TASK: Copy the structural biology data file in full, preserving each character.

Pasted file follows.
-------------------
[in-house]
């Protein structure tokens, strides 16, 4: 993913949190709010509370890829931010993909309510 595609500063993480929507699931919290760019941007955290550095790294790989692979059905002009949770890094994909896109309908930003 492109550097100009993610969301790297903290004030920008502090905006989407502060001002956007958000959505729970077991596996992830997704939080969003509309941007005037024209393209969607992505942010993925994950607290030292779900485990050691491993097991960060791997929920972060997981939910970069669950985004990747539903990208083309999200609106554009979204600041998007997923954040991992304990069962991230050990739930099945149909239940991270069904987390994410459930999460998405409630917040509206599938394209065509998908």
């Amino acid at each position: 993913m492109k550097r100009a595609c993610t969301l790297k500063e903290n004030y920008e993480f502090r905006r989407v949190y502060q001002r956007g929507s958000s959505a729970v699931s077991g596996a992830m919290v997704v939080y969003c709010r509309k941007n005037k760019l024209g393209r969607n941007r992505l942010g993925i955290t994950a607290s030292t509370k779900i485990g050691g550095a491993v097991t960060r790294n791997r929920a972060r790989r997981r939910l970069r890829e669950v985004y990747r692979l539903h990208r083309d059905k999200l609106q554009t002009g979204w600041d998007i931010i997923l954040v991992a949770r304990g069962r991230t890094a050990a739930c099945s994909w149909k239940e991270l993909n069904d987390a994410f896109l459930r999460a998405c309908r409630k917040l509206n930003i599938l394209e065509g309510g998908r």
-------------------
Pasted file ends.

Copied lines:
[in-house]
């Protein structure tokens, strides 16, 4: 993913949190709010509370890829931010993909309510 595609500063993480929507699931919290760019941007955290550095790294790989692979059905002009949770890094994909896109309908930003 492109550097100009993610969301790297903290004030920008502090905006989407502060001002956007958000959505729970077991596996992830997704939080969003509309941007005037024209393209969607992505942010993925994950607290030292779900485990050691491993097991960060791997929920972060997981939910970069669950985004990747539903990208083309999200609106554009979204600041998007997923954040991992304990069962991230050990739930099945149909239940991270069904987390994410459930999460998405409630917040509206599938394209065509998908």
């Amino acid at each position: 993913m492109k550097r100009a595609c993610t969301l790297k500063e903290n004030y920008e993480f502090r905006r989407v949190y502060q001002r956007g929507s958000s959505a729970v699931s077991g596996a992830m919290v997704v939080y969003c709010r509309k941007n005037k760019l024209g393209r969607n941007r992505l942010g993925i955290t994950a607290s030292t509370k779900i485990g050691g550095a491993v097991t960060r790294n791997r929920a972060r790989r997981r939910l970069r890829e669950v985004y990747r692979l539903h990208r083309d059905k999200l609106q554009t002009g979204w600041d998007i931010i997923l954040v991992a949770r304990g069962r991230t890094a050990a739930c099945s994909w149909k239940e991270l993909n069904d987390a994410f896109l459930r999460a998405c309908r409630k917040l509206n930003i599938l394209e065509g309510g998908r």